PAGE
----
I literally used to throw this out: “Catholicism is sacramental; we believe we can experience God in the material world. We believe that signs and symbols matter a great deal. That’s why you can’t use cake or other bread products or grape juice for the Eucharist. It has to be the same form as what Jesus instituted. For the same reason, because the priest is the symbol of Jesus, he has to be an accurate representation. So because Jesus was a man, priests must be men.” And then I’d throw out how venerated the Blessed Virgin and Mary Magdalene are in the Catholic faith, and a bunch of other crap.

    That was me arguing for my own subjugation and inequality because of my faith in my religion. I’m done with that now!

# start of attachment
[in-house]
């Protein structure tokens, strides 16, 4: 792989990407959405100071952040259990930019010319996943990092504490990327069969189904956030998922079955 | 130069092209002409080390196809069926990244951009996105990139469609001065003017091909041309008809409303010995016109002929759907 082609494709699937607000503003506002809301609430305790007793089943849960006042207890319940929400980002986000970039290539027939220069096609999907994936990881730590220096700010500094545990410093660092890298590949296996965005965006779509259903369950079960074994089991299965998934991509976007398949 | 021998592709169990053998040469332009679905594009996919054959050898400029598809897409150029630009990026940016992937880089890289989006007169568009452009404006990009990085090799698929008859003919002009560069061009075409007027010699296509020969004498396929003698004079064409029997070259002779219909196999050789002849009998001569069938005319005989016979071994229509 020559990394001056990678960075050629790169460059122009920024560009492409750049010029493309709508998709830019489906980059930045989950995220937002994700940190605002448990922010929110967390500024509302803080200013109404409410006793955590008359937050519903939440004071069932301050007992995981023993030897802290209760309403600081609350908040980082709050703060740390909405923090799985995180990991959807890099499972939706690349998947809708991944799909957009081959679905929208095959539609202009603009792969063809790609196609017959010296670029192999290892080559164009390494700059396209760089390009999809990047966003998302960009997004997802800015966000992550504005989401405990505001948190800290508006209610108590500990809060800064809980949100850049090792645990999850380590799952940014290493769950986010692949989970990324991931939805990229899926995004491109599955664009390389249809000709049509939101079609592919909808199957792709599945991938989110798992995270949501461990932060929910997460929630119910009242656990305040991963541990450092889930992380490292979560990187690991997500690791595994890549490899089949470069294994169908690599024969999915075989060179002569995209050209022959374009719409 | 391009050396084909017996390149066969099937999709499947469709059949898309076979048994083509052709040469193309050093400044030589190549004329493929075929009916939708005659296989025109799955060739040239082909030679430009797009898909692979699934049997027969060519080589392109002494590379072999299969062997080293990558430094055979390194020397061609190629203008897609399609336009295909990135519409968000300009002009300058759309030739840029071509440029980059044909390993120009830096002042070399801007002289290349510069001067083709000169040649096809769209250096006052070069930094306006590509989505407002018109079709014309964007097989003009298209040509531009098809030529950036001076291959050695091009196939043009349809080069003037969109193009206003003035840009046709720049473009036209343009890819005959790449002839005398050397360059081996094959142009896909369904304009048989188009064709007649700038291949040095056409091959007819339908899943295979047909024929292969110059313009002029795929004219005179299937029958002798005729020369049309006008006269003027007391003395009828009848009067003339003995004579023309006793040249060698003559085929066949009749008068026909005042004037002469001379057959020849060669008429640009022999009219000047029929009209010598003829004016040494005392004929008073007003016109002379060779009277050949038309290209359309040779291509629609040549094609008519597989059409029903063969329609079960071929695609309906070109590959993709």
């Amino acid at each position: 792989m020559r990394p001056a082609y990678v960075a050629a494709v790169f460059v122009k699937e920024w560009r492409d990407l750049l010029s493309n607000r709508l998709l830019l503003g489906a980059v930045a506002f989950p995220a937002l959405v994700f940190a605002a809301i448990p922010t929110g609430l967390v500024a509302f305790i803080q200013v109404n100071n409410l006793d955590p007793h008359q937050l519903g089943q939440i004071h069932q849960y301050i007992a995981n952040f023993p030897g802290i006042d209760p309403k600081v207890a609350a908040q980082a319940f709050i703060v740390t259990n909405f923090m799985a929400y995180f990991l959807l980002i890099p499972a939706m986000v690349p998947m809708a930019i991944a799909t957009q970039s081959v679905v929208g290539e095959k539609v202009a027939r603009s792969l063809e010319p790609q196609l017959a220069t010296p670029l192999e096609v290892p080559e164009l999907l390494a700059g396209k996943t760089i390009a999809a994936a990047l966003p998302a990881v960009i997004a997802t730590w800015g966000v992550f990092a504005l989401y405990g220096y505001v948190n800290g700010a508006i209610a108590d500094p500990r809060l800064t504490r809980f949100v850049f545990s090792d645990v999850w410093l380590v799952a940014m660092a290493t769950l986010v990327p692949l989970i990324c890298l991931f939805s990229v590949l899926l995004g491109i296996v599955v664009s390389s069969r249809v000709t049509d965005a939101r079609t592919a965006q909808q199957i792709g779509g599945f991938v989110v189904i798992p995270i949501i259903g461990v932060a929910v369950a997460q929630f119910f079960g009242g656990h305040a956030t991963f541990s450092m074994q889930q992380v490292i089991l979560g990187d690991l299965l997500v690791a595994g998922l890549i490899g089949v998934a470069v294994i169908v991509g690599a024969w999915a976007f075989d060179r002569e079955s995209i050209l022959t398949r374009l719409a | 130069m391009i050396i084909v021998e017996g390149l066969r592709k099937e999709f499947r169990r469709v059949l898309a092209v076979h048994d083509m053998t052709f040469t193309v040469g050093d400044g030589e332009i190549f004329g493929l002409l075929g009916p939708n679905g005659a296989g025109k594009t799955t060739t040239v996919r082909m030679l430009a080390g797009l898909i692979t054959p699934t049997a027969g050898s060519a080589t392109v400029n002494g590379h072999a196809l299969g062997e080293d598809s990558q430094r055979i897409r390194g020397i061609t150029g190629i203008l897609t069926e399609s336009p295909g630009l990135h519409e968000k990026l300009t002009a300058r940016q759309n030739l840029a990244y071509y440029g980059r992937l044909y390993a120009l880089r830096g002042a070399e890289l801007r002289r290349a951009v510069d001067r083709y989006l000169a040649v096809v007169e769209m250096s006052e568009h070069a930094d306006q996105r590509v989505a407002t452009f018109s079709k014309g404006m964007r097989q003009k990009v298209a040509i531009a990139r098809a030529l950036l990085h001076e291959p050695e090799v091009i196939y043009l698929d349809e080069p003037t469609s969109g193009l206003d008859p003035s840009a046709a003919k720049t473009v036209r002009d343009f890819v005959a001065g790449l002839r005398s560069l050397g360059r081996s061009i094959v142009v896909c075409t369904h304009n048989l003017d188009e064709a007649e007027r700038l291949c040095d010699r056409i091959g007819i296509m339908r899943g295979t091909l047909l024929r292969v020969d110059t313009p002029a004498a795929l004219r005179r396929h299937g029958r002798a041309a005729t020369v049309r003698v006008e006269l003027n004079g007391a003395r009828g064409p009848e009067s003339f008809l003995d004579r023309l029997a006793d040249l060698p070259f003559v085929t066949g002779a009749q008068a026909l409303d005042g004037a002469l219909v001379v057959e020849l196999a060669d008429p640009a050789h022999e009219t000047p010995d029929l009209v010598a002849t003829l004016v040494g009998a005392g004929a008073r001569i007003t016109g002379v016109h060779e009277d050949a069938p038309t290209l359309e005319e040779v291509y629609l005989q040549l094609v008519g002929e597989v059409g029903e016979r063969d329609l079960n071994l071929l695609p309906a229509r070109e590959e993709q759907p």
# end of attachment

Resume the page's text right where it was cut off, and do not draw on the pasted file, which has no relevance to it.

• Isn’t it funny how authoritarian religions get the women to do the gender enforcement for them? I think it’s because the only way for a woman to feel valued in such a system is to out-patriarch the patriarchy. Sadly, these women don’t see that the best they can do is as lapdogs, not one of the masters at the table.

  2. “They also note “If you get together with a bunch of Mormon feminists, you’ll find mothers, professors, lawyers, businesswomen, and even some men.” Blimey! Men can be feminists? LOLWTF?”

    ps my husband is more of a feminist than I am. There are several brands of products my husband absolutely refuses to buy because of their sexist ads (no matter how tame). One of them is Snickers candy bars. And I’m one of those people who just gets this awful craving for candy bars sometimes that will not go away. 😦

  3. I agree completely. They’re not doing feminism, they’re politely asking the abusive patriarchy, “please, can you treat us just a little bit nicer, sir?” And what happens when the patriarchy says, “No.” as they have for 150 years?